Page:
The odds on Sheffield United lifting the FA Cup this season might be longer than UKIP winning the General Election or Donald Trump becoming the next Republican nominee.
But, as their march into the semi-finals seven months ago proved, there is something about the world’s most prestigious domestic knockout competition which captures the imagination of Nigel Clough’s team.
Last night’s victory over Crewe Alexandra is unlikely to stir his emotions with quite the same vigour as those memorable tussles against Aston Villa, Nottingham Forest and Fulham en route to April’s showpiece at Wembley.
However, as Clough was fond of reminding during preparations for that historic meeting with Hull City beneath the iconic arch, only by beating less glamorous opponents had United earned the right to appear on England’s greatest footballing stage.
So little wonder the sight of his players negotiating safe passage through what, on paper at least, had threatened to be a tricky first round replay filled him with satisfaction and pride.
“These are the type of games you’ve got to win if you want to savour the really big occasions,” Clough said. “I thought we controlled the game well and could have got a couple more. But the most important thing was the get through which we did.”
Two goals from Ryan Flynn ensured United, who have now lost only twice in 11 outings, made relatively simple work of Steve Davis’ charges and banked a winners cheque for £18,000.
Flynn, netting for the second and third times this term, broke the deadlock midway through the first-half after prodding home from close range before wrong-footing Ben Garrett following an exchange involving Jose Baxter and Jamie Murphy.
“Ryan took them well,” Clough continued. “They were very different types of finishes but he wasn’t the only good player out there. I thought Chris (Basham) was excellent again while Stefan (Scougall) is looking as if he’s getting back to his best.”
Clough has been a staunch defender of this tournament’s importance on the sporting calendar since taking charge of United 13 months ago and, despite acknowledging that ending their exile from the Championship remains a priority, paid both it and Crewe the compliment of naming a starting eleven containing the likes Mark Howard, Scougall and Michael Doyle.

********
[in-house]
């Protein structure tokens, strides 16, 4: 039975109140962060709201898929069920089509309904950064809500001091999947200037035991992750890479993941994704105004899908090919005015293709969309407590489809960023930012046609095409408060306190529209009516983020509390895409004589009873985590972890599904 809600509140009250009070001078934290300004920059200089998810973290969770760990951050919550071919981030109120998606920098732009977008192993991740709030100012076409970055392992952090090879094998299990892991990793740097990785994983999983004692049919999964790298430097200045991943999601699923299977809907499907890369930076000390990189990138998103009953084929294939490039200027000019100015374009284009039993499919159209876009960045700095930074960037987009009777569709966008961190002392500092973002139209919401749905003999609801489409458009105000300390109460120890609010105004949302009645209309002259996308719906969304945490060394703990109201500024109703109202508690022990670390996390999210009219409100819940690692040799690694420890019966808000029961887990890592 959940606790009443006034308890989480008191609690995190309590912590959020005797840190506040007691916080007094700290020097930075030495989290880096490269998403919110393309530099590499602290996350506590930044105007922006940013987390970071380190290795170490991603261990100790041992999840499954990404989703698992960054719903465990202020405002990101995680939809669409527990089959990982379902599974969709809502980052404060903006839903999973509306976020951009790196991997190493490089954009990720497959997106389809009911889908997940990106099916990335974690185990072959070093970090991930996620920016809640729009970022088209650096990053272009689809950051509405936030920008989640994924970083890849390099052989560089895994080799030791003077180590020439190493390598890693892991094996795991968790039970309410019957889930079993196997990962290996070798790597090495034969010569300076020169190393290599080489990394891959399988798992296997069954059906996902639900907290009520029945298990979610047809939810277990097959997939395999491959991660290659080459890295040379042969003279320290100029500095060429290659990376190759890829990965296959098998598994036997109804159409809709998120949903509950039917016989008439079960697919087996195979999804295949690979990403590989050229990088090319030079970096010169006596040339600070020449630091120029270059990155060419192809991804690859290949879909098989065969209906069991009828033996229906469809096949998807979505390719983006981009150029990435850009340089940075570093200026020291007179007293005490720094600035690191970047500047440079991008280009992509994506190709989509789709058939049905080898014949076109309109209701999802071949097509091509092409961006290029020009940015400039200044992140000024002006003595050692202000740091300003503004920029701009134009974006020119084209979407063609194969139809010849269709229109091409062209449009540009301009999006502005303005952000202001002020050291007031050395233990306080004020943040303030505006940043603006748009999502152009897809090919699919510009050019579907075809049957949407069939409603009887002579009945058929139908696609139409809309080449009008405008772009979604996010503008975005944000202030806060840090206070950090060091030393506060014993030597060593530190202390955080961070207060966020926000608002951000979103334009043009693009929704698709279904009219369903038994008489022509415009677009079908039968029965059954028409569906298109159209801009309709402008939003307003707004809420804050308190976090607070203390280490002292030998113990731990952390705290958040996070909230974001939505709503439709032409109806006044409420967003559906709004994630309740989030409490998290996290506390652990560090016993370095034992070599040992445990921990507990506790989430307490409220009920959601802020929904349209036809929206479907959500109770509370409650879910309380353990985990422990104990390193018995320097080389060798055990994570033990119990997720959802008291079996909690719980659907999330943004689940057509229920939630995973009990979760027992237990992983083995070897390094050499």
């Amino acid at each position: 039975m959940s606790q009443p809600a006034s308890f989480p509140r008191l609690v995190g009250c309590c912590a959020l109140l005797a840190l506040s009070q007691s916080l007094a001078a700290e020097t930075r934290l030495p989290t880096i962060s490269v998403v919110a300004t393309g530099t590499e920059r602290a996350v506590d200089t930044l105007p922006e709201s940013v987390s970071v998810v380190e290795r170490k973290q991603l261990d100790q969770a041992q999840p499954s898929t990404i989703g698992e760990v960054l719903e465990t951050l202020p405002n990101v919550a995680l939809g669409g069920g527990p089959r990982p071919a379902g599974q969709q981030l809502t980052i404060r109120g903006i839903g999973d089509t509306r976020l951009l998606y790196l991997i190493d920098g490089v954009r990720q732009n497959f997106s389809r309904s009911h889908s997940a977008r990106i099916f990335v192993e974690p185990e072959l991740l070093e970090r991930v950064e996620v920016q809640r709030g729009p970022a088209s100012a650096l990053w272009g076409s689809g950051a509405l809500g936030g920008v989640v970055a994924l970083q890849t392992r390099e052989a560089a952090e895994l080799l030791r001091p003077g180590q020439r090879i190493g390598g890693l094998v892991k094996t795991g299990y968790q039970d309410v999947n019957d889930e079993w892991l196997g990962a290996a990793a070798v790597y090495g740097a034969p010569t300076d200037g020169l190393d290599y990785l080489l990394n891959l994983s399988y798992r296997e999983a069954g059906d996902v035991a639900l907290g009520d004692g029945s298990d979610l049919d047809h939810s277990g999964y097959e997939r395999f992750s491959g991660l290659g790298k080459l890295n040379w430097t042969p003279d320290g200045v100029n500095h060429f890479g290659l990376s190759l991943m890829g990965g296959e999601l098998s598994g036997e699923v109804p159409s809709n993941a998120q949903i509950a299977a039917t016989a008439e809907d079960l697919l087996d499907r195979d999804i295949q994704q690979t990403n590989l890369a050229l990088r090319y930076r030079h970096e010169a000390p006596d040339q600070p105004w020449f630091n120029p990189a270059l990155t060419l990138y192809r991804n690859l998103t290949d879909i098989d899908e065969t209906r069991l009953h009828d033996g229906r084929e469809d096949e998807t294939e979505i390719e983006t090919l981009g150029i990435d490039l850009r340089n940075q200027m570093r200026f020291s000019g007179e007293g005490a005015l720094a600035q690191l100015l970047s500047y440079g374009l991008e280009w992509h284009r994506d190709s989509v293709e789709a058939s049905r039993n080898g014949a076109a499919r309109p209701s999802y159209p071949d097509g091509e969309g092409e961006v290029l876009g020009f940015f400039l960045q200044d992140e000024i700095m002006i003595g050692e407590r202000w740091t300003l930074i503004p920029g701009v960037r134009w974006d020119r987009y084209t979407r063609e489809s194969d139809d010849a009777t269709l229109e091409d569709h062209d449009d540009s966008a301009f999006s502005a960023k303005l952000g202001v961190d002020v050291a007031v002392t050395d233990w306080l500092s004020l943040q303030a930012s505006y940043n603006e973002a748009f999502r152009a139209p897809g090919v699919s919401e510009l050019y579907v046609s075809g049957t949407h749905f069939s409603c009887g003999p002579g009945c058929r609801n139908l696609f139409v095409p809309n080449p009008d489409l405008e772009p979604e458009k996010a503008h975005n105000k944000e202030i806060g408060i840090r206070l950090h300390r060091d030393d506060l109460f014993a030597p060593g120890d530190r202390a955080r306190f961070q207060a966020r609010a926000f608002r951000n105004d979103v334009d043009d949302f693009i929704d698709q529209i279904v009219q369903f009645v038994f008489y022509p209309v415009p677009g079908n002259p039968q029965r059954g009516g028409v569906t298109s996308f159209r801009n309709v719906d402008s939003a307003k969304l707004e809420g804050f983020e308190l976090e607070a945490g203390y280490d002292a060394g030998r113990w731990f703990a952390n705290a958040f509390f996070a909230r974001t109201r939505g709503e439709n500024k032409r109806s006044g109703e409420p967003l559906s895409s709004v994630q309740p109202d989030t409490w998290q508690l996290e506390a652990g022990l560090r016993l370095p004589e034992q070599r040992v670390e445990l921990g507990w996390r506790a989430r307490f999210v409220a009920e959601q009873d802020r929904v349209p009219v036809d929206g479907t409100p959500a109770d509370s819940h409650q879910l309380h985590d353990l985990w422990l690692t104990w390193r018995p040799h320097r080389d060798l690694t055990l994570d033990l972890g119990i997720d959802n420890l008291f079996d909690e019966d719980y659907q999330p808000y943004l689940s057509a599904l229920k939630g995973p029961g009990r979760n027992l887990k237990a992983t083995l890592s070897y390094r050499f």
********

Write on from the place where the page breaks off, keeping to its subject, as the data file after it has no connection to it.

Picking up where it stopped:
With Saturday’s League One encounter against Oldham Athletic looming large on the horizon, Clough’s team selection was a calculated risk. But, with strikers Marc McNulty and Michael Higdon still nursing injuries, that bold gamble also enabled him to assess some potentially interesting options for the visit of Lee Johnson’s team.
Flynn furthered his claims for a prominent role with an accomplished attacking display while Jamal Campbell-Ryce and Murphy demonstrated that, although they are not recognised centre-forwards, both can deputise effectively in a more forward position.
United’s superiority also enabled Clough to introduce Diego De Girolamo after Flynn had effectively ended Crewe’s resistance while another home-grown talent, 18-year-old Ben Whiteman, made his professional debut as a late substitute.
“We were able to try a few things out and it was great to get those lads on,” Clough continued. “When you’re up against Crewe, there’s always a nagging doubt at the back of your mind that they might catch you on the break but we saw things out really well.”
Scougall, a blur of energy and endeavour in an advanced midfield role, was responsible for thrusting United onto the front foot during the opening skirmishes against opponents who had held them to a goalless draw at Gresty Road 10 days earlier. Indeed, it was a measure of United’s confidence that Jay McEveley, again tasked with anchoring their rearguard, spent long periods tussling for high balls in Garrett’s penalty area rather than marshalling Bradden Inman.
The Crewe goalkeeper was forced to gather a low drive from Murphy before again denying the Scot with a superb flying save which saw him acrobatically arch his back before clawing away a curling shot destined for the top corner.
But, moments later, Garrett presented Flynn with the opportunity to edge United into a 20th minute lead when, following a short corner exchange involving Basham and Jamal Campbell-Ryce, he inexplicably spilled the latter’s cross.
Crewe, who had earlier gone close when Howard superbly denied George Cooper and Callum Saunders in quick succession, pieced together some intricate moves with Inman hitting the foot of the post during the closing stages of the first period.
But with United dominating both in terms of territory and possession, they seldom troubled United’s backline after the interval.
Louis Reed, whose composure and technique have seen him rise quickly through the ranks since graduating from United’s Redtooth Academy, grew in prominence as the action unfolded.
But it was Basham who went closest to extending their advantage following Flynn’s intervention when a powerful 64th minute shot nearly caught Garratt unawares. Scougall, again profiting from Flynn’s invention, directed a header inches wide soon after while Murphy had a ‘goal’ disallowed for offside.
Crewe, who have not reached the third round since 2009, showed flashes of the ability which had prompted Clough to talk-up the threat they posed beforehand. However, despite the best efforts of Anthony Grant, they were unable to establish a foothold in the game.
Saunders, the son of former United marksman Dean, enjoyed another sight of goal with a quarter-of-an-hour remaining but, after scampering into space, saw his angled drive collected comfortably by Howard.
Flynn sealed United’s progress into the second round, where they will host Plymouth Argyle next month, after being released by Murphy following an exchange with Jose Baxter.